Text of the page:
Noah Baumbach’s adaptation of Don DeLillo’s seminal and “unfilmable” postmodern novel White noise it begins, aptly enough, with a series of car accidents. Murray Jay Siskind (Don Cheadle), a respected professor at the anonymous College-on-the-Hill, is showing the assembled footage to a group of students enrolled in his seminary, explaining to them that there is a certain “can-do”. ” before the vehicular carnage that they are witnessing without understanding. “Each car accident is destined to be better than the previous one”, he comments, pointing out that they are not violent acts, but mini celebrations every time one is executed correctly.
In DeLillo’s world, this comment suggests not just a superiority in terms of technical skill, but an unending creeping effect that impending disaster naturally produces. But in a broader sense, this sentiment could also accurately describe the trajectory of Baumbach’s career: a series of ever-larger filmic clunkers, each seeking to further assert the creative powers of its creator and, to a certain extent, with the intention of surpassing the previous one.
After critical hosannas for 2017 The Meyerowitz stories and 2019 marriage story—Baumbach’s two biggest departures from his largely light-hearted, mumblecore-ish roots and toward prestige-style cinema—how exactly does this respected author outdo himself? Trying to do the impossible, it seems. Indeed, White noiseOn paper, it seems like a natural move for the writer-director given the growing scope of his ambition: He’s secured his biggest budget to date, a whopping $80 million, and arguably his boldest material as a single director. time. where now, no longer content to comment strictly on the lives of island elites, Baumbach feels equipped to make grand statements about society as a whole.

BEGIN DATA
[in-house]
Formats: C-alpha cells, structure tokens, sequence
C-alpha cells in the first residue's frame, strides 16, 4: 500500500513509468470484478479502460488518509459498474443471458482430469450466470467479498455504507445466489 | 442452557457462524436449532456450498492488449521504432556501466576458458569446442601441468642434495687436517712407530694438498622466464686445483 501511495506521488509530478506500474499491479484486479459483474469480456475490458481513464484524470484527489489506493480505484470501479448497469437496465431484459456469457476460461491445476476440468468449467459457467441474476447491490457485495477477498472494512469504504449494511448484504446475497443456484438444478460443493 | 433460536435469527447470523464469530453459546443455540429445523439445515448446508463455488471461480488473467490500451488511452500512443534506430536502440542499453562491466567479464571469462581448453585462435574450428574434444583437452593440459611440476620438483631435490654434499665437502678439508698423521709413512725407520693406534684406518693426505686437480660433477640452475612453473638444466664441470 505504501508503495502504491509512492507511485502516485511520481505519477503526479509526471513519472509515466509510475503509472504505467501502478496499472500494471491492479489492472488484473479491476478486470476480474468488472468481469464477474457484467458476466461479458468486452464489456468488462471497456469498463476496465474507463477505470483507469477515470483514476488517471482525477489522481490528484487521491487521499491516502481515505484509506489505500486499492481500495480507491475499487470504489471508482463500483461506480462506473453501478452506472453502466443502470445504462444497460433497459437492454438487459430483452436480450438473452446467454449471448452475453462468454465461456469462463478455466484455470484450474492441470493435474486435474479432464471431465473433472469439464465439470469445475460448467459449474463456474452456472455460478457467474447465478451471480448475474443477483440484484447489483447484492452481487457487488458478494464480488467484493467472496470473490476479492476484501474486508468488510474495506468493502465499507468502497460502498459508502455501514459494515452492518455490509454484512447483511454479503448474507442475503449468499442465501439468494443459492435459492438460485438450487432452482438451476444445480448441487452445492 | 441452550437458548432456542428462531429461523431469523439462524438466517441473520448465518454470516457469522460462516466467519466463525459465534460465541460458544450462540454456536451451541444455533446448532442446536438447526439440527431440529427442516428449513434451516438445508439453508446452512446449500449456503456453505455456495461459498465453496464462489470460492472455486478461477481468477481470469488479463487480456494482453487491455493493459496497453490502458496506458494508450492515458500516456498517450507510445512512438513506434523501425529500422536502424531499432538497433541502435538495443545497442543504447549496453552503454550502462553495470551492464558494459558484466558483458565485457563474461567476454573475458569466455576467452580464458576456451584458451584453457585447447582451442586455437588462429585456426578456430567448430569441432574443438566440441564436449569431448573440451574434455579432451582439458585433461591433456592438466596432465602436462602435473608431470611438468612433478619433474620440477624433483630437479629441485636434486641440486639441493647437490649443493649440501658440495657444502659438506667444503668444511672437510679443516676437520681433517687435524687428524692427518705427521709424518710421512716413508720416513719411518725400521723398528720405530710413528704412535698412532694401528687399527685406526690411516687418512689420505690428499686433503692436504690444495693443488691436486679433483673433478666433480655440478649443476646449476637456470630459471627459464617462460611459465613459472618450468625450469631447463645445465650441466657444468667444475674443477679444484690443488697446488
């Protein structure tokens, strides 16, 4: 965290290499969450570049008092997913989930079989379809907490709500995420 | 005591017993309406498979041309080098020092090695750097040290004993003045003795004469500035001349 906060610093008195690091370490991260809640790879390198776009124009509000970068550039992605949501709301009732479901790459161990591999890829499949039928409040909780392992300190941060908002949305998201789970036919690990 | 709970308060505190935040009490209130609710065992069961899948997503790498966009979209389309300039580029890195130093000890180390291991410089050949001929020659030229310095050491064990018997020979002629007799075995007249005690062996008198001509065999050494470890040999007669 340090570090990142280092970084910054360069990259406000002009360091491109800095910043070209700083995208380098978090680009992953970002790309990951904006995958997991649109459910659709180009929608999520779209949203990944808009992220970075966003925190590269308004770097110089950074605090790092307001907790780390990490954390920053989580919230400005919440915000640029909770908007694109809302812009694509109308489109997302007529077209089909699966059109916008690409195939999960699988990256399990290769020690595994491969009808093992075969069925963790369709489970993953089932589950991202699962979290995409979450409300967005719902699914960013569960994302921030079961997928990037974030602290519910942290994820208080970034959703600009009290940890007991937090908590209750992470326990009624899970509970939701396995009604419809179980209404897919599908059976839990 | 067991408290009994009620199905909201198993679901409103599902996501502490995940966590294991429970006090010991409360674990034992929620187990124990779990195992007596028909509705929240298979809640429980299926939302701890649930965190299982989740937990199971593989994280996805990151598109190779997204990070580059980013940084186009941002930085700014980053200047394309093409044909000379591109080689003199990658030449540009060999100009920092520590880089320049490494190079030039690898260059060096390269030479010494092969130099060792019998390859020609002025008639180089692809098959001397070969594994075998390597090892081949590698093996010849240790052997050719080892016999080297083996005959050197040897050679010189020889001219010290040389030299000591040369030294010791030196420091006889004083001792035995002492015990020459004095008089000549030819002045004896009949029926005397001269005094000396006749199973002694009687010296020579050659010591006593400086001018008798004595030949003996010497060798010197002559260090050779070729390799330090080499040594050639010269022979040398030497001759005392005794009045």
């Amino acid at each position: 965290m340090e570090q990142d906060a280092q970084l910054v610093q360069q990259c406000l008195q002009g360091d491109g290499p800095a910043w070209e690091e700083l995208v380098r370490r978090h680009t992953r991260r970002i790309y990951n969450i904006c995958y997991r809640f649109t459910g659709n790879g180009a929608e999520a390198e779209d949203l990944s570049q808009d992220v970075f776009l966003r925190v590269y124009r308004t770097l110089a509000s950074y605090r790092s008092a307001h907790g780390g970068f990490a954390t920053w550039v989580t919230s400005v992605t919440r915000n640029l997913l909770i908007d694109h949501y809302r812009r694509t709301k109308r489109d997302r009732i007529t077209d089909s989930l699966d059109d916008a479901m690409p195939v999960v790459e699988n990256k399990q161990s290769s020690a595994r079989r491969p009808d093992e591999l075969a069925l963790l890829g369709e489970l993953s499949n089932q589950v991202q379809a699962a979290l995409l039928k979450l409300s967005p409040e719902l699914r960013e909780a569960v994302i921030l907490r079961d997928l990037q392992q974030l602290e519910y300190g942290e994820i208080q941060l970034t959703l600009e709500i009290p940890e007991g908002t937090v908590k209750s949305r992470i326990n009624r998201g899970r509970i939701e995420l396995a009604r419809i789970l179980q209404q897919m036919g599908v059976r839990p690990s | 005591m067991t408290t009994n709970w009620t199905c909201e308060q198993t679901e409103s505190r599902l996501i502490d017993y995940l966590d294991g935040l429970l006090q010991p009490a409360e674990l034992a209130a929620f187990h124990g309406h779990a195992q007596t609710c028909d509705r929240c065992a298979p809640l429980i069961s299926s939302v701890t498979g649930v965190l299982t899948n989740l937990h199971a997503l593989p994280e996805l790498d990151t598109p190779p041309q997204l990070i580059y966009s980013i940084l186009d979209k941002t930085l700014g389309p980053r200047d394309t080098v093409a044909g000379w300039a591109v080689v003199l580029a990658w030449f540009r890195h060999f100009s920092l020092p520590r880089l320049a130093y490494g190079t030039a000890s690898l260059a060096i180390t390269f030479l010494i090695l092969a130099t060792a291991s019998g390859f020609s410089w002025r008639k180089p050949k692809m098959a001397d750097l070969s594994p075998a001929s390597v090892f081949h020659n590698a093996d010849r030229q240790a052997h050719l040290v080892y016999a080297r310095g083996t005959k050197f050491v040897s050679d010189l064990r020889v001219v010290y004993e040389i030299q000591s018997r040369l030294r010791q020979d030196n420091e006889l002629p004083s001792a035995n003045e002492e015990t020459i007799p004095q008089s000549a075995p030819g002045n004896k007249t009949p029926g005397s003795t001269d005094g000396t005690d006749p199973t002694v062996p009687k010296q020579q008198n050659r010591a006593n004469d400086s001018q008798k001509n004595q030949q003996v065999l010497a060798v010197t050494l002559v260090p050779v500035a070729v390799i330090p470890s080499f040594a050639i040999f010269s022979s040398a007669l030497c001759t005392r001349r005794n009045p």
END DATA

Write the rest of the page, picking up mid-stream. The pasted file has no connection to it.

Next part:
White noise is a book full of great ideas about rampant consumerism, imminent death, the simplification of all public information, etc., but Baumbach’s adaptation rarely articulates any of them with a real sense of the outside world without resorting to exaggeration easy. that DeLillo was selling in the name of satire, which, while perhaps fresh in 1985, rings completely hollow today. Even if Baumbach is self-aware enough to recognize the old-fashioned nature of his material, he only comes off as distant and obvious.
Murray’s colleague and the film’s actual protagonist, Jack Gladney (Adam Driver), is a pioneer in the field of Hitler studies, but he can’t speak a lick of German and secretly takes lessons to learn the basics beforehand. of an upcoming conference. This is the first of many low shots aimed at academically based performativity that come into conflict, treating all higher education instructors as if they were underground conmen blindly babbling about the most esoteric of topics. Long before Jack’s first absurd lesson on Hitler begins, he may begin to wonder when was the last time anyone associated with this movie walked into a college classroom.
Not only does Murray teach classes on frivolous entertainment, he wants to establish an Elvis Presley syllabus that mirrors Jack’s stupid syllabus on the former leader of the Third Reich. (Baumbach’s conservative disdain for teachers who dare attempt to relate to their students and not simply proclaim the classics is unmistakable.) Murray and Jack eventually participate in a theatrical public lecture about Elvis and Hitler, linking them because they had doting mothers and liked dogs. But the connective tissue between these two historical personalities is so obviously tangential that the scene seems to exist only to take aim at insular scholars and their propensity to shoehorn their field of study into any conversion.